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CFP: 'What is Old Age? New Perspectives from the Humanities', Feb 23rd 2013 [CFP deadline: 23rd Nov]
full name / name of organization:
Emily Andrews - University of Warwick
CFP: What is Old Age? New Perspectives from the Humanities
This one-day conference will draw on the expertise of scholars from across the humanities to offer new perspectives on the ways in which we define and explain old age. How do we know when someone is old? How do we think they got that way? A simple question – ‘What is old age?’ – is offered as the stimulus for all participants. The key objective of the day will be to gather a range of responses to this question and to explore the range of responses to it that have appeared in different times and places. It will show how the approaches, methodologies and sources used by scholars in the humanities might produce particularly productive or surprising answers to this question.
The second objective concerns the broader issue of interdisciplinarity. The study of old age is one of the most well-established interdisciplinary fields of study in modern academia, under the guise of gerontology. Yet the humanities have been notably absent from these enquiries. This conference will, hopefully, show what the humanities might have to offer to the gerontological endeavour, but also will consider whether a closer relationship between these fields would indeed be productive and desirable.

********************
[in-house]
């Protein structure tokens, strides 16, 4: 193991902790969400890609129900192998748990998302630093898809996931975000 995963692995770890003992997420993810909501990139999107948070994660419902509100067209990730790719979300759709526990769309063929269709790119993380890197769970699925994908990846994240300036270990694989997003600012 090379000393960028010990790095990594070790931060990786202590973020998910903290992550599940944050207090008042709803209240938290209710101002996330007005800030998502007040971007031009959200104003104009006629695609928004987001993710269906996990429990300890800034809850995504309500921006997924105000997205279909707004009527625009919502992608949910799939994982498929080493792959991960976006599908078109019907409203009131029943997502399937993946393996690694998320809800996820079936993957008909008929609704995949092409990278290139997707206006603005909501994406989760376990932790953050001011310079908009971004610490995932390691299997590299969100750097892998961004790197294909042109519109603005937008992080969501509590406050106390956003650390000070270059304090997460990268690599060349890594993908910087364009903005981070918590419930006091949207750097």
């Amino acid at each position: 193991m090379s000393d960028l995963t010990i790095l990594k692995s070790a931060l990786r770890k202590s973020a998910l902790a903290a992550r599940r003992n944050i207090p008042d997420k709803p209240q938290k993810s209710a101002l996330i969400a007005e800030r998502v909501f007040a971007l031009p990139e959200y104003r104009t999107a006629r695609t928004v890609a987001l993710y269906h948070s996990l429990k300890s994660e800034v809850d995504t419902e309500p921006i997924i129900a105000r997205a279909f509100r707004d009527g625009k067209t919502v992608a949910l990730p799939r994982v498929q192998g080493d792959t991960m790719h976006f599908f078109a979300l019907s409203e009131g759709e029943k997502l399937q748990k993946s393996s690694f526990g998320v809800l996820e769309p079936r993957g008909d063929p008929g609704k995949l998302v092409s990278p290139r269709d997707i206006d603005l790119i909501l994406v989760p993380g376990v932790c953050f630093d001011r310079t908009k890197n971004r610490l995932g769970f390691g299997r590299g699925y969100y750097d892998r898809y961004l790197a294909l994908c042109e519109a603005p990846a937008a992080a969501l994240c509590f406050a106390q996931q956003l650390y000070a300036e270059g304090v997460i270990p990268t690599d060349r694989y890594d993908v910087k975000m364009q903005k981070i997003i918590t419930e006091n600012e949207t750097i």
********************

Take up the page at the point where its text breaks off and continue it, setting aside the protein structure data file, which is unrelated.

20-minute papers are invited in response to these issues. Topics could include, but are not limited to:
- Representations of old age/ageing in different times and places
Shorter, 10-minute papers are also invited, offering a direct response to, or series of reflections on, the question ‘What is old age?’
The keynote speakers will be Professor Helen Small, of Pembroke College, Oxford, and Professor Pat Thane of Kings College London.
Further information, and a more informal collection of responses to these issues, can be found at whatisoldage.wordpress.com
The conference will take place on Saturday 23rd February 2013, at the University of Warwick.
Please submit abstracts of max 200 words to E.S.Andrews@warwick.ac.uk